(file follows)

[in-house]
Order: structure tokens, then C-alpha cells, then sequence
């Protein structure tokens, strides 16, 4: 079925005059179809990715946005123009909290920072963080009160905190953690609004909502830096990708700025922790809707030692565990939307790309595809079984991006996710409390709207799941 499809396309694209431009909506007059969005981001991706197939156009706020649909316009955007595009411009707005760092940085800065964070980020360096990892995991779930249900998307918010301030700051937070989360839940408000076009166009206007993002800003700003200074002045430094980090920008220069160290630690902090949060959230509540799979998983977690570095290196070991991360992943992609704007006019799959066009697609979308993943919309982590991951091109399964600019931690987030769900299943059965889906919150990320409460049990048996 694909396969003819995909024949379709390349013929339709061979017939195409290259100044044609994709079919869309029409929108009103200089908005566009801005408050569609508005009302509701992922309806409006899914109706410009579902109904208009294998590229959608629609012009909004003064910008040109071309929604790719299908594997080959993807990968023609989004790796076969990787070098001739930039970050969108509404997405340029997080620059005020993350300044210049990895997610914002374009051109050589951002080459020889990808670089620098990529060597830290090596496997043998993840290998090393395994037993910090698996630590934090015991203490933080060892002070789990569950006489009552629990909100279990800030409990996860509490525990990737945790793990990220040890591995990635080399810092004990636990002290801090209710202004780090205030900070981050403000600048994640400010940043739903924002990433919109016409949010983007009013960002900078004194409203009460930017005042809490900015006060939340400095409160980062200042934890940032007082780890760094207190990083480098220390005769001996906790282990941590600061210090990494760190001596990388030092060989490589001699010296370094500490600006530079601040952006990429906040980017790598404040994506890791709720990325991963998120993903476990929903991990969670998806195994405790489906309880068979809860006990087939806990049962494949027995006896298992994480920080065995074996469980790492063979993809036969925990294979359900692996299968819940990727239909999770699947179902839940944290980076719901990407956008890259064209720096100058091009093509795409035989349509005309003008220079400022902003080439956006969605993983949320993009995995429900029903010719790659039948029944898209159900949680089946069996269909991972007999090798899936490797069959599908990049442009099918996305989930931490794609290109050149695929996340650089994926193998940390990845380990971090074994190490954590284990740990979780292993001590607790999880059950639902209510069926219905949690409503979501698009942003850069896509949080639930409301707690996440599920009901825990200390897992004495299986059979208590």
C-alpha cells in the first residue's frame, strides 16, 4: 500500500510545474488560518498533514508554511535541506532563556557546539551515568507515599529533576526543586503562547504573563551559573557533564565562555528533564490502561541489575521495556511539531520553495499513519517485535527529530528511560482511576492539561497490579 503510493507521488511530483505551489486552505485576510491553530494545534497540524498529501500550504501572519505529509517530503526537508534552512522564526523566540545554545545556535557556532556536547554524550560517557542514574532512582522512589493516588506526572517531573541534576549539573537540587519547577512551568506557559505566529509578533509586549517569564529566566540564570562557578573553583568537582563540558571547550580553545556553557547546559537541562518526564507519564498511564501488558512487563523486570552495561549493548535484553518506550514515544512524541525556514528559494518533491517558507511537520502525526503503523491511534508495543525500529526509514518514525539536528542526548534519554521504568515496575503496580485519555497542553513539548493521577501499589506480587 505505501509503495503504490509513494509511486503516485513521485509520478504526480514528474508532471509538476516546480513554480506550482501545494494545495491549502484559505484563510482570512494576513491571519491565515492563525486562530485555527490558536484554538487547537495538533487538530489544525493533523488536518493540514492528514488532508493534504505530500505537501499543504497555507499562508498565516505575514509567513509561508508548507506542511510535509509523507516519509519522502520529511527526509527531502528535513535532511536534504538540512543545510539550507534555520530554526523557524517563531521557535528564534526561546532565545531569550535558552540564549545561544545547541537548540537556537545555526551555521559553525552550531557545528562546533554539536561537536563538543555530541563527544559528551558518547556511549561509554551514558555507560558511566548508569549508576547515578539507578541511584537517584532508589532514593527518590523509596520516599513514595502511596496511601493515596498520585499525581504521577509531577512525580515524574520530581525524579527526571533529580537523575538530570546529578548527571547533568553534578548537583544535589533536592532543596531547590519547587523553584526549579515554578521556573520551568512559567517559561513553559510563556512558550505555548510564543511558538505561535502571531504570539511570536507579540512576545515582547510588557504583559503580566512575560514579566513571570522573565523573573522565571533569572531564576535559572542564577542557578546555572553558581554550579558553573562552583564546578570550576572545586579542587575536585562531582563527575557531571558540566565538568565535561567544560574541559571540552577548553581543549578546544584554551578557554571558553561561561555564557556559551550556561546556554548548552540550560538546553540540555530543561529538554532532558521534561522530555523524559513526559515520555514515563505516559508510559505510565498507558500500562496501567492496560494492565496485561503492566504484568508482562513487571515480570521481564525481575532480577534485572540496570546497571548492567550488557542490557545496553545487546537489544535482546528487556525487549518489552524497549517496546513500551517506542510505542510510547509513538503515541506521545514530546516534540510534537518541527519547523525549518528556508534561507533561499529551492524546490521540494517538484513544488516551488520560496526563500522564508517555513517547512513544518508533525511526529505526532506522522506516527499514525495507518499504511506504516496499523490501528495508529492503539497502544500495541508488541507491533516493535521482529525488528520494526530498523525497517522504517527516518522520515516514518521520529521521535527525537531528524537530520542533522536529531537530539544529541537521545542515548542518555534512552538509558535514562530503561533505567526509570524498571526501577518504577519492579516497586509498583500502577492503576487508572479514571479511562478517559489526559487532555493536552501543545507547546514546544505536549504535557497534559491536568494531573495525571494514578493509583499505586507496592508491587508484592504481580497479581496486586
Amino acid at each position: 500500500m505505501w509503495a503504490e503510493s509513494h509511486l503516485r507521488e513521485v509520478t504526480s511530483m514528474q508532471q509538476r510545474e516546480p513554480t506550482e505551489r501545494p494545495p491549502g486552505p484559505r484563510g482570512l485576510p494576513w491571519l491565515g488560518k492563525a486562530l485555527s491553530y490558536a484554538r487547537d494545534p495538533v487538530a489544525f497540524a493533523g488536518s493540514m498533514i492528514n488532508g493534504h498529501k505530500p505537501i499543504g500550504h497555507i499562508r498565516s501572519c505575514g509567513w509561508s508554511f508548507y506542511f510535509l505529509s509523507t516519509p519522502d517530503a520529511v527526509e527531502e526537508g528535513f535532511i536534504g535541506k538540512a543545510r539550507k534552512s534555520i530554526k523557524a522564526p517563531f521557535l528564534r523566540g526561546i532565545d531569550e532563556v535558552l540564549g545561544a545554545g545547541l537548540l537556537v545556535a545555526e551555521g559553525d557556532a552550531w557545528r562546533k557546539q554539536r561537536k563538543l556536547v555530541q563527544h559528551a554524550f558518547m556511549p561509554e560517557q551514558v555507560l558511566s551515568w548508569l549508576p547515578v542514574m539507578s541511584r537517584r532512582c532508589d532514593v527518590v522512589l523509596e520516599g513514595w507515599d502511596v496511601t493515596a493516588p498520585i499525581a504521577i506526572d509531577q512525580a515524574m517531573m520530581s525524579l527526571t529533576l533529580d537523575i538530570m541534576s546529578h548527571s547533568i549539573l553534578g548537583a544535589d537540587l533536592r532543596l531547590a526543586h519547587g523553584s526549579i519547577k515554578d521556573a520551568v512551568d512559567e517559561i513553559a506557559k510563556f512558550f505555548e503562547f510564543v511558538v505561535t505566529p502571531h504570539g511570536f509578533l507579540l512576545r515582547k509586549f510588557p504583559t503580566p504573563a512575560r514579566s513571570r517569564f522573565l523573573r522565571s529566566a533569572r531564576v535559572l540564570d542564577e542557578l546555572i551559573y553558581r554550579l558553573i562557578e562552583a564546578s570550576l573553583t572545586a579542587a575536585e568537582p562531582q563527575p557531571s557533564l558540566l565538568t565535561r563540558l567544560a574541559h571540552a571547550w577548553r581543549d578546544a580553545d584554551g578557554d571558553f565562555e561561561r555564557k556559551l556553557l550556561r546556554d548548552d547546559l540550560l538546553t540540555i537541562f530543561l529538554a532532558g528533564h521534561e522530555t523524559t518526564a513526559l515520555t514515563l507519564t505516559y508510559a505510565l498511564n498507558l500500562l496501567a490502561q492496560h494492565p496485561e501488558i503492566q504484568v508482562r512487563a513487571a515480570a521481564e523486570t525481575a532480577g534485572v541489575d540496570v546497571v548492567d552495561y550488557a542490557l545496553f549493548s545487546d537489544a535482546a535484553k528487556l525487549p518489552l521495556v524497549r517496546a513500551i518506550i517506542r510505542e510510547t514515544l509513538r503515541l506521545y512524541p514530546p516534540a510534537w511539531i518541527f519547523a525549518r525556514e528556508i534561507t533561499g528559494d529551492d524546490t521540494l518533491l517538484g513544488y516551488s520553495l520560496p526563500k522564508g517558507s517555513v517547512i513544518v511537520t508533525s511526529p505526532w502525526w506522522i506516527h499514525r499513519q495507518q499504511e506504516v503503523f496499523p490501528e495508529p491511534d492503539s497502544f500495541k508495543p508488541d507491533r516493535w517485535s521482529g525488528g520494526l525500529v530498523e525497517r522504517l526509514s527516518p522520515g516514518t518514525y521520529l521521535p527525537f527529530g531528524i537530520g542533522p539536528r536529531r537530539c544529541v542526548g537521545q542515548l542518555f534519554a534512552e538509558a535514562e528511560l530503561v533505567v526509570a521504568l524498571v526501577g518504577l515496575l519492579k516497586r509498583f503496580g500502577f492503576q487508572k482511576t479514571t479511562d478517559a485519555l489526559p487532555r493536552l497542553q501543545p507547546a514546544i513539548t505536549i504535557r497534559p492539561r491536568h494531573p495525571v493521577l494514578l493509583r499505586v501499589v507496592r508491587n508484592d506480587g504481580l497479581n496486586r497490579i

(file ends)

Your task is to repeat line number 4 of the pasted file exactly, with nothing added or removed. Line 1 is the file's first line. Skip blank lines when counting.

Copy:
C-alpha cells in the first residue's frame, strides 16, 4: 500500500510545474488560518498533514508554511535541506532563556557546539551515568507515599529533576526543586503562547504573563551559573557533564565562555528533564490502561541489575521495556511539531520553495499513519517485535527529530528511560482511576492539561497490579 503510493507521488511530483505551489486552505485576510491553530494545534497540524498529501500550504501572519505529509517530503526537508534552512522564526523566540545554545545556535557556532556536547554524550560517557542514574532512582522512589493516588506526572517531573541534576549539573537540587519547577512551568506557559505566529509578533509586549517569564529566566540564570562557578573553583568537582563540558571547550580553545556553557547546559537541562518526564507519564498511564501488558512487563523486570552495561549493548535484553518506550514515544512524541525556514528559494518533491517558507511537520502525526503503523491511534508495543525500529526509514518514525539536528542526548534519554521504568515496575503496580485519555497542553513539548493521577501499589506480587 505505501509503495503504490509513494509511486503516485513521485509520478504526480514528474508532471509538476516546480513554480506550482501545494494545495491549502484559505484563510482570512494576513491571519491565515492563525486562530485555527490558536484554538487547537495538533487538530489544525493533523488536518493540514492528514488532508493534504505530500505537501499543504497555507499562508498565516505575514509567513509561508508548507506542511510535509509523507516519509519522502520529511527526509527531502528535513535532511536534504538540512543545510539550507534555520530554526523557524517563531521557535528564534526561546532565545531569550535558552540564549545561544545547541537548540537556537545555526551555521559553525552550531557545528562546533554539536561537536563538543555530541563527544559528551558518547556511549561509554551514558555507560558511566548508569549508576547515578539507578541511584537517584532508589532514593527518590523509596520516599513514595502511596496511601493515596498520585499525581504521577509531577512525580515524574520530581525524579527526571533529580537523575538530570546529578548527571547533568553534578548537583544535589533536592532543596531547590519547587523553584526549579515554578521556573520551568512559567517559561513553559510563556512558550505555548510564543511558538505561535502571531504570539511570536507579540512576545515582547510588557504583559503580566512575560514579566513571570522573565523573573522565571533569572531564576535559572542564577542557578546555572553558581554550579558553573562552583564546578570550576572545586579542587575536585562531582563527575557531571558540566565538568565535561567544560574541559571540552577548553581543549578546544584554551578557554571558553561561561555564557556559551550556561546556554548548552540550560538546553540540555530543561529538554532532558521534561522530555523524559513526559515520555514515563505516559508510559505510565498507558500500562496501567492496560494492565496485561503492566504484568508482562513487571515480570521481564525481575532480577534485572540496570546497571548492567550488557542490557545496553545487546537489544535482546528487556525487549518489552524497549517496546513500551517506542510505542510510547509513538503515541506521545514530546516534540510534537518541527519547523525549518528556508534561507533561499529551492524546490521540494517538484513544488516551488520560496526563500522564508517555513517547512513544518508533525511526529505526532506522522506516527499514525495507518499504511506504516496499523490501528495508529492503539497502544500495541508488541507491533516493535521482529525488528520494526530498523525497517522504517527516518522520515516514518521520529521521535527525537531528524537530520542533522536529531537530539544529541537521545542515548542518555534512552538509558535514562530503561533505567526509570524498571526501577518504577519492579516497586509498583500502577492503576487508572479514571479511562478517559489526559487532555493536552501543545507547546514546544505536549504535557497534559491536568494531573495525571494514578493509583499505586507496592508491587508484592504481580497479581496486586